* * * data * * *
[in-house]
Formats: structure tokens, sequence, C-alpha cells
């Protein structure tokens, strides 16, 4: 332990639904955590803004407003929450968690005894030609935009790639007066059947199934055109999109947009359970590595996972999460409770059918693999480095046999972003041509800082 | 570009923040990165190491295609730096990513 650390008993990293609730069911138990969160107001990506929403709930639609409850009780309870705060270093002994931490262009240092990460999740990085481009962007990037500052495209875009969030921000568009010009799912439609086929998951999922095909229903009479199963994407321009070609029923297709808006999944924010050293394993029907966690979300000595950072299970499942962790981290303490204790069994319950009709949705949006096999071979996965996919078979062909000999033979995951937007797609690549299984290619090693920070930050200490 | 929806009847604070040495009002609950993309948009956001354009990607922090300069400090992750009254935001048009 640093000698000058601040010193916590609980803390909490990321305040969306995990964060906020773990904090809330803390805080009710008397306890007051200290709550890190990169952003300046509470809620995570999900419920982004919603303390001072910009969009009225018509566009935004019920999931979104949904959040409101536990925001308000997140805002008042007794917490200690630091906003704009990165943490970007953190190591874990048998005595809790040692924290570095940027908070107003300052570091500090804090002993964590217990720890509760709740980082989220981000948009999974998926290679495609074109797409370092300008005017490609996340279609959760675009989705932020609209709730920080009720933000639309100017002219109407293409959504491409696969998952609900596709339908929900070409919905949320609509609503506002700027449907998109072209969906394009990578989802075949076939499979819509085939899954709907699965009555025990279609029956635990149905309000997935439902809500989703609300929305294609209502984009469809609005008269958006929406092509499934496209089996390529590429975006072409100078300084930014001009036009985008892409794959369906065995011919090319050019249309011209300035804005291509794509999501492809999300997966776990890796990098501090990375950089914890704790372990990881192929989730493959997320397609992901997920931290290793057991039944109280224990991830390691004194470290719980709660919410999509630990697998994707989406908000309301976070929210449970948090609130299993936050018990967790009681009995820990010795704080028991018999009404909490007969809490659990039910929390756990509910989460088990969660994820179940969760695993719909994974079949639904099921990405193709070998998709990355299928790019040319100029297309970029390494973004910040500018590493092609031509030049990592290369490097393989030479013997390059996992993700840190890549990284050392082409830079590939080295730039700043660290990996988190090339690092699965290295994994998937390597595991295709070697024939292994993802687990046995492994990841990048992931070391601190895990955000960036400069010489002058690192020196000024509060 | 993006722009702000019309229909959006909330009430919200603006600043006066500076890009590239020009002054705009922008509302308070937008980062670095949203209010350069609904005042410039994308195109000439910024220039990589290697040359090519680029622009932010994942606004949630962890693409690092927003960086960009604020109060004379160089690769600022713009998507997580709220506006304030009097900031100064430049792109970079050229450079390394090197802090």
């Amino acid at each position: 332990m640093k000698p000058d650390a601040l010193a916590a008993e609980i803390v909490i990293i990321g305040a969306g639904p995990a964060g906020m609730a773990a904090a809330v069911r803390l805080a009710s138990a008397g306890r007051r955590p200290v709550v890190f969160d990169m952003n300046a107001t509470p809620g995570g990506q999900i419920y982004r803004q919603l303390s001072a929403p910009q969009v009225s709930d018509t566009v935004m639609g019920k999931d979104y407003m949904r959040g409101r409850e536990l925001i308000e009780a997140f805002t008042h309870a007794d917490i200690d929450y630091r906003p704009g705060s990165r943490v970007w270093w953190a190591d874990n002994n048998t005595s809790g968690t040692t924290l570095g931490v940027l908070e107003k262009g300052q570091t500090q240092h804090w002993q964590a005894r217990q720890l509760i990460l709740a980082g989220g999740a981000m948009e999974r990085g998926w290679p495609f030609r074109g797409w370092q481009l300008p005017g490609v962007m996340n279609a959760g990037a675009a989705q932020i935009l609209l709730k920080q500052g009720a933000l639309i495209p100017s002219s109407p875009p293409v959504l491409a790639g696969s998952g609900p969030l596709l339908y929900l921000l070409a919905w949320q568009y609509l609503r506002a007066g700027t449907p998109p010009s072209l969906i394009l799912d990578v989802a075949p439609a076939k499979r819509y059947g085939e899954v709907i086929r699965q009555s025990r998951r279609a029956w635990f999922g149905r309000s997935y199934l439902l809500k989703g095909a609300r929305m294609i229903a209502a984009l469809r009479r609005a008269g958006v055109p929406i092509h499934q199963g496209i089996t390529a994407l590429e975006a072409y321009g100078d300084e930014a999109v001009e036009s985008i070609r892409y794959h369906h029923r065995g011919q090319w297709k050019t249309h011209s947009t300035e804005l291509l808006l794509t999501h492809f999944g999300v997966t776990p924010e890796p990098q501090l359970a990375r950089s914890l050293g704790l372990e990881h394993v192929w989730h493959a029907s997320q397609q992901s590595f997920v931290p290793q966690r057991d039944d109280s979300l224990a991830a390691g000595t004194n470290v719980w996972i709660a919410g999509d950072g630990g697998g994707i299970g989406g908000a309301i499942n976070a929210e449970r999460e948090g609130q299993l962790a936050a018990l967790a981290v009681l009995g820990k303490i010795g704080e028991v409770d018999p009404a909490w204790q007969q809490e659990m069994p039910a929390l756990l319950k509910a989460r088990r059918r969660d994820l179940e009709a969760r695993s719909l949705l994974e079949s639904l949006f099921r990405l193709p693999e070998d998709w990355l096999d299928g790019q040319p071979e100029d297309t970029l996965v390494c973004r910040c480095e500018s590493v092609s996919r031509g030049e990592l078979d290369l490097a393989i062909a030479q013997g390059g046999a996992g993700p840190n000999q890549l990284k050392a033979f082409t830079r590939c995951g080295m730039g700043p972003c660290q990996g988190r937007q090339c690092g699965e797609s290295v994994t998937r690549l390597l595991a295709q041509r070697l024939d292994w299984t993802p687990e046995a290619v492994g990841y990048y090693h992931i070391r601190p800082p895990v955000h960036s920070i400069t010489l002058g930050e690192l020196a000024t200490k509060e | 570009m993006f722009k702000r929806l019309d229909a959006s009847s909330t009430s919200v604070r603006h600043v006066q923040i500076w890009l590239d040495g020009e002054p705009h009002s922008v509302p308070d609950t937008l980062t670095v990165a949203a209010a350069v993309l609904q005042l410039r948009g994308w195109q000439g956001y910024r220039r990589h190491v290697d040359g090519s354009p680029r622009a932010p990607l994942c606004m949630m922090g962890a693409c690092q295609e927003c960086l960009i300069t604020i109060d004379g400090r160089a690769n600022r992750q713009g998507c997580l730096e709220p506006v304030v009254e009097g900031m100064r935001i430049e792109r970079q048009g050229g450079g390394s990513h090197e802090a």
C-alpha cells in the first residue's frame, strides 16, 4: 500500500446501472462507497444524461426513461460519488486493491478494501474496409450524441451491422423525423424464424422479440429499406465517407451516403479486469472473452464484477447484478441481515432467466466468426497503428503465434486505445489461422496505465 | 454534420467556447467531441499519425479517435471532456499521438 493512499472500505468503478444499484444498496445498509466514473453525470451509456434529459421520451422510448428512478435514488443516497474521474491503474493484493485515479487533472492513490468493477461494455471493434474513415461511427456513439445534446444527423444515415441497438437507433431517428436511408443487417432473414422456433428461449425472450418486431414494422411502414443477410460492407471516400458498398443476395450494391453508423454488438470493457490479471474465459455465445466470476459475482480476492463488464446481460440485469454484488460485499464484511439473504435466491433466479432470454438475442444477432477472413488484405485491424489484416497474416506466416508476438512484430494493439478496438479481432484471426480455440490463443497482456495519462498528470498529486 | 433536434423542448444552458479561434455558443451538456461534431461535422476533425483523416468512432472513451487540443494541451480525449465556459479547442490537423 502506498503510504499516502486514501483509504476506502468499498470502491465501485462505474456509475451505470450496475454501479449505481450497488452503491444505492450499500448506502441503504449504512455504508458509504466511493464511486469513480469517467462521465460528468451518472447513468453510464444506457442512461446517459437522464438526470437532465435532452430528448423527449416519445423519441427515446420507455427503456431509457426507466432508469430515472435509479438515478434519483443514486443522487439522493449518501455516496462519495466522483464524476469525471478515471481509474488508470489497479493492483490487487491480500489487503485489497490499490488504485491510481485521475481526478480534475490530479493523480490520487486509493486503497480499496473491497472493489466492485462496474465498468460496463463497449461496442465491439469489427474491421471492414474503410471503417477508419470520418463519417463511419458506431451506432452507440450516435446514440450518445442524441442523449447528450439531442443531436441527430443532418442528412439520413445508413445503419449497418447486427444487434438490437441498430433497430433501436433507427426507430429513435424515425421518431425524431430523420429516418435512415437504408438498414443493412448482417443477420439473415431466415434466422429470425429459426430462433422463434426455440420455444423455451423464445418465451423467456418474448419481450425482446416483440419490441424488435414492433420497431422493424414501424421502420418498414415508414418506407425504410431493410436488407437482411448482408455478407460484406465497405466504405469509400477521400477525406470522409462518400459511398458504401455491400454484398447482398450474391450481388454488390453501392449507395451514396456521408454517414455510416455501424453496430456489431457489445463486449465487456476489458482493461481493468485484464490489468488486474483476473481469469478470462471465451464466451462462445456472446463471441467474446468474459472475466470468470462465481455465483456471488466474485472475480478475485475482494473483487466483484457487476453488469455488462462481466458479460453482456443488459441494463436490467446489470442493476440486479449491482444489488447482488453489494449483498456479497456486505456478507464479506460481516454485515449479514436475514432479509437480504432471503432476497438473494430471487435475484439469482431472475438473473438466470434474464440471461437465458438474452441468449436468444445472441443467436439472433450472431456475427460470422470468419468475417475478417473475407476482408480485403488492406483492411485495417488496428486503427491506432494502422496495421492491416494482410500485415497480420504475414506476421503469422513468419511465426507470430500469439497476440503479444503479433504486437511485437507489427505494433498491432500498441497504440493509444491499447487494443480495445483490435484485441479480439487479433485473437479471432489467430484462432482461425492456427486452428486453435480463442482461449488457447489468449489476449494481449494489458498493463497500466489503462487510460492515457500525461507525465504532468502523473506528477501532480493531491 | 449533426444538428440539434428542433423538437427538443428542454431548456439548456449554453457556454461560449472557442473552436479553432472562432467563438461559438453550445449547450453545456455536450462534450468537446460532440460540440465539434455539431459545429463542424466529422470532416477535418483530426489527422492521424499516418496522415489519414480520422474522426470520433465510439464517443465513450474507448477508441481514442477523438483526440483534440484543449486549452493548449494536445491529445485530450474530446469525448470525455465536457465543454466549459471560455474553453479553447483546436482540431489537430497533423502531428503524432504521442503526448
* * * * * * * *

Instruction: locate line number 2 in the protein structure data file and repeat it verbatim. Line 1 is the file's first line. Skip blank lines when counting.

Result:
Formats: structure tokens, sequence, C-alpha cells